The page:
cier, m.n: a turn, time, business, affair.

The “ci” sounds like “ch” in Old English, which brings us to the etymology of Charing Cross.

The “Cross” refers to the cross that King Edward I erected in memory of his wife, Eleanor of Castile, in 1291-1294. This wooden cross was destroyed in 1647 during the Civil War. A replacement cross was commissioned in 1865, but it is of an ornate Gothic design, unlike the original. Fragments of the original medieval cross remain in the Museum of London.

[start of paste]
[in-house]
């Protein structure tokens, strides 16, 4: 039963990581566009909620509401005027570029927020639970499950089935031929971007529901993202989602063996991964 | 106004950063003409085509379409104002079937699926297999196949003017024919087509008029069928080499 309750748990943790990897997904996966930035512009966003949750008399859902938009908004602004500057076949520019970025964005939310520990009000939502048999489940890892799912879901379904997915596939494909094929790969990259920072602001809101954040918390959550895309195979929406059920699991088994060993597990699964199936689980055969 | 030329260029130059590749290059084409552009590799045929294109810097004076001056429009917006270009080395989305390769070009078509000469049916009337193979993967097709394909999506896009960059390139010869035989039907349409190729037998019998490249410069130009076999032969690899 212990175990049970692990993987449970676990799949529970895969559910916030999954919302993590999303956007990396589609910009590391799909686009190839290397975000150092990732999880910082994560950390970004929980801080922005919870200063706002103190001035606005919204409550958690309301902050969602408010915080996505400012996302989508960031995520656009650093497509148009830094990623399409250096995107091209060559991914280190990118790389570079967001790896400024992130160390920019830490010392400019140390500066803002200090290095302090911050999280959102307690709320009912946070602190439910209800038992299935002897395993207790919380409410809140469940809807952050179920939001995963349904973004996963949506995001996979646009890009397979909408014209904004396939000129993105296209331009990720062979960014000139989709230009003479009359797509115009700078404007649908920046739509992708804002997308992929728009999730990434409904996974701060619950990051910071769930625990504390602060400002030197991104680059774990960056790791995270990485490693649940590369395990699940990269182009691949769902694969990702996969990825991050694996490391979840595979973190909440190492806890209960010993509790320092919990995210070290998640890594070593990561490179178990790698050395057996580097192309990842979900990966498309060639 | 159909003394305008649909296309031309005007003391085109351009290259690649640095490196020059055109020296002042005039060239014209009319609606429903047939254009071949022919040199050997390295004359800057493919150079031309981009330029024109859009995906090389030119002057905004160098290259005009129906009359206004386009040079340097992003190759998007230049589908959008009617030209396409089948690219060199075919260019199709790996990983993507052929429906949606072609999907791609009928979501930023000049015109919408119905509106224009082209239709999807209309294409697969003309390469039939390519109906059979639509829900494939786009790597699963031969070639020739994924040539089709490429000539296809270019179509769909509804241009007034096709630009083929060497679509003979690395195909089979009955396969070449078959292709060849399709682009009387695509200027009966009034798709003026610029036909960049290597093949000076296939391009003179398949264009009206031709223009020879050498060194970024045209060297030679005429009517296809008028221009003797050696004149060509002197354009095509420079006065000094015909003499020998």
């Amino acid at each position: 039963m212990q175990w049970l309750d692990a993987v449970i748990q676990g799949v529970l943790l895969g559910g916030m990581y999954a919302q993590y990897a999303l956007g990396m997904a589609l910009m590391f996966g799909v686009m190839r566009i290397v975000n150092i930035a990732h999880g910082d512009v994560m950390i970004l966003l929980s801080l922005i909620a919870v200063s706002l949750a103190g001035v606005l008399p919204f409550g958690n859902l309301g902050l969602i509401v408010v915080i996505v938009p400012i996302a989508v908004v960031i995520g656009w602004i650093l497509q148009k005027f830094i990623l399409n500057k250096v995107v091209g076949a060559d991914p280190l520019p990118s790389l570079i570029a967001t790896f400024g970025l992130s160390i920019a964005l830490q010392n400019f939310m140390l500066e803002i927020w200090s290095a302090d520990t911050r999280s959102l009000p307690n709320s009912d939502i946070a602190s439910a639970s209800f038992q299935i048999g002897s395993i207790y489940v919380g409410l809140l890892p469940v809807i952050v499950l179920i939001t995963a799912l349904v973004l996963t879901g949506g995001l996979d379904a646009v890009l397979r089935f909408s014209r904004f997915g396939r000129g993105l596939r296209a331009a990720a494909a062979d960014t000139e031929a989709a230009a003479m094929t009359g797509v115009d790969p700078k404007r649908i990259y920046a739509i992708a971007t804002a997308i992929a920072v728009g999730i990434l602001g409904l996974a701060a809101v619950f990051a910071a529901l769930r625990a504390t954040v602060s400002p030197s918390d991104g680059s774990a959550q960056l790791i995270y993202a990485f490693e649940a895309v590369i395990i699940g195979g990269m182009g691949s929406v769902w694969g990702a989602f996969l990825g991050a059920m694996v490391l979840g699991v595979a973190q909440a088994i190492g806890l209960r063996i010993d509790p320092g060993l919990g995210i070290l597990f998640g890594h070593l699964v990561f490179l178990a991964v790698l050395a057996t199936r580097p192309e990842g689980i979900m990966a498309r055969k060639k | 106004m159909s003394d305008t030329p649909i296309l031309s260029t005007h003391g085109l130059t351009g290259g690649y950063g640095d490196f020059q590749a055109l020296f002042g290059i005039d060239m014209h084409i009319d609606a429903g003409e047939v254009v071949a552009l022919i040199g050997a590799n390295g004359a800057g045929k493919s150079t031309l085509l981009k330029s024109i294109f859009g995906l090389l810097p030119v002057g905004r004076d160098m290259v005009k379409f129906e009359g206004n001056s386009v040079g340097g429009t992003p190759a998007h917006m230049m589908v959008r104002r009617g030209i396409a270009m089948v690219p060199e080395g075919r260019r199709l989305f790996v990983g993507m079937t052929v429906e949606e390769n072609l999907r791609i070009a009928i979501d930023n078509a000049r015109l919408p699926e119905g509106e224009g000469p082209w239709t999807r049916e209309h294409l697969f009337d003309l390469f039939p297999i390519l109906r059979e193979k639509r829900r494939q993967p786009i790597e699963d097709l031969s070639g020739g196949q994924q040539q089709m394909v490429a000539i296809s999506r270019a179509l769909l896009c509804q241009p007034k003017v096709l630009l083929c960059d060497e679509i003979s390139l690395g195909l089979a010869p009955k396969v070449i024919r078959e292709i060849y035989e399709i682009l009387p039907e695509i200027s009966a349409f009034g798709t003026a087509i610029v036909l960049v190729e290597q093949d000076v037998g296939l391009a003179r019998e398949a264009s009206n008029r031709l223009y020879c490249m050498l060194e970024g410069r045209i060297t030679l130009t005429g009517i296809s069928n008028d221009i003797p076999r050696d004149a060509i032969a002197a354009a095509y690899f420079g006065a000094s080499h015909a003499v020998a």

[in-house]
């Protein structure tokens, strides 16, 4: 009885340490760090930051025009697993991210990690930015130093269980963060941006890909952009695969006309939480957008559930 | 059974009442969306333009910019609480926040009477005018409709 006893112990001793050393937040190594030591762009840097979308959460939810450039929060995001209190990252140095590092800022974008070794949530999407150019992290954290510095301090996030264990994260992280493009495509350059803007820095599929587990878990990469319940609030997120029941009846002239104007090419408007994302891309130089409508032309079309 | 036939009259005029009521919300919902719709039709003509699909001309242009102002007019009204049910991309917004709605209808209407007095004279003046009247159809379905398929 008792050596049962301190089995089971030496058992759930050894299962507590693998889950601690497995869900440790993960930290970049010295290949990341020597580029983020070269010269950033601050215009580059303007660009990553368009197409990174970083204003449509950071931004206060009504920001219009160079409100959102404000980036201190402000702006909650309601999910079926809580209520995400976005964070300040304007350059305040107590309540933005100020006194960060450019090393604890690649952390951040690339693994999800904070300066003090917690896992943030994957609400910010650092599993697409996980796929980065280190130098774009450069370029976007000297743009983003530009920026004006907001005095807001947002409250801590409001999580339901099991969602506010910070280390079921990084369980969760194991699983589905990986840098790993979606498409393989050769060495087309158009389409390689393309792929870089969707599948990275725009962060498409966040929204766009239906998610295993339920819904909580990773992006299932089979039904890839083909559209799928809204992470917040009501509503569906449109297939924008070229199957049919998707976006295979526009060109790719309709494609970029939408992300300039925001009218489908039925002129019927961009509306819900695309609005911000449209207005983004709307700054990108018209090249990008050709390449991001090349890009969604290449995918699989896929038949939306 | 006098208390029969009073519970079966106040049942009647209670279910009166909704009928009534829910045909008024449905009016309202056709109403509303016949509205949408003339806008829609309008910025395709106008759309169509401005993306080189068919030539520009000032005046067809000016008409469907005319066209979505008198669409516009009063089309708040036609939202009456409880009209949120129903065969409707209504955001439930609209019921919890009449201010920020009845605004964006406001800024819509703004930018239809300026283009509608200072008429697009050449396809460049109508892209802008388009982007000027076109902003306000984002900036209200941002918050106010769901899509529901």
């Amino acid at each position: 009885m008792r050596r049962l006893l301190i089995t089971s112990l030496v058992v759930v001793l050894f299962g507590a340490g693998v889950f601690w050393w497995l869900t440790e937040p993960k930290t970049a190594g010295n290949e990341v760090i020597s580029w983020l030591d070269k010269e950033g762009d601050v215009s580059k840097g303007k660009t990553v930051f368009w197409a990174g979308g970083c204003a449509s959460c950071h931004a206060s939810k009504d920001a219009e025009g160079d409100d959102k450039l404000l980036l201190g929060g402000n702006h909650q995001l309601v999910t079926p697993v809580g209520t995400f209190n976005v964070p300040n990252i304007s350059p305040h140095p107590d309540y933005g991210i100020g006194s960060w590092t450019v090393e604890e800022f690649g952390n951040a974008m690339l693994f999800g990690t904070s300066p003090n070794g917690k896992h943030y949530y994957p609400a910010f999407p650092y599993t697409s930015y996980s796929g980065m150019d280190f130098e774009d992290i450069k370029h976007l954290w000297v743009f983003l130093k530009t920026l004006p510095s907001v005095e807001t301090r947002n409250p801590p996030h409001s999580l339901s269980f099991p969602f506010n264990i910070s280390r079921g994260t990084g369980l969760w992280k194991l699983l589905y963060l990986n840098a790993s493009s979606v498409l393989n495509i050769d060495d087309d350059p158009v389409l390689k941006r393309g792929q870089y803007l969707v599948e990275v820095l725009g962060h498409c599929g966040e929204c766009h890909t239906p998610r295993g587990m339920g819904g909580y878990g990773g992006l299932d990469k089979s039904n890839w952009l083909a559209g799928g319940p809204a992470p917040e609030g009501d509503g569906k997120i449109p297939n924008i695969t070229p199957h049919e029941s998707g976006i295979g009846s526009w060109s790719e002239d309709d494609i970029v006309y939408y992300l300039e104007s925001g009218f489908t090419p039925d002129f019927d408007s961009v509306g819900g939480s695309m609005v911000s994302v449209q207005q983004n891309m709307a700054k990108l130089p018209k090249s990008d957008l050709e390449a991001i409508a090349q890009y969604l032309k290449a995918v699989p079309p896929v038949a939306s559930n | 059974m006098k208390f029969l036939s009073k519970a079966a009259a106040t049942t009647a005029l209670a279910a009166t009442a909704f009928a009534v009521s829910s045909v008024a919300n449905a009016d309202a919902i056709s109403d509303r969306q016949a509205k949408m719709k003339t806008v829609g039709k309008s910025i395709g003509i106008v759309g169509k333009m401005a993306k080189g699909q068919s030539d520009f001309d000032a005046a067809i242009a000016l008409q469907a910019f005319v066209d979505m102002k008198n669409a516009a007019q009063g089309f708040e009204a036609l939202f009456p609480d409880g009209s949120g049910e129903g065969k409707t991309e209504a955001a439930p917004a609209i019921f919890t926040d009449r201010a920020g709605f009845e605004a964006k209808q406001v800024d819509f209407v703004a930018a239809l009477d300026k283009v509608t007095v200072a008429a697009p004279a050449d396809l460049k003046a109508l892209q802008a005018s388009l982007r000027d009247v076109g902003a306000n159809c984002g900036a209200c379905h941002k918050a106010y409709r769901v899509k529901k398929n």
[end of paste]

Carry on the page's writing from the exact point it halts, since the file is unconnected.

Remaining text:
Now for “Charing”. The hamlet where the original cross used to stand was called Charing, which derives from Old English “cier”, a turn or bend. The hamlet was located at a bend in the River Thames.


Image from Tom Hall’s London and Overseas Travel blog. It’s the mural on the platform of Charing Cross Underground Station.

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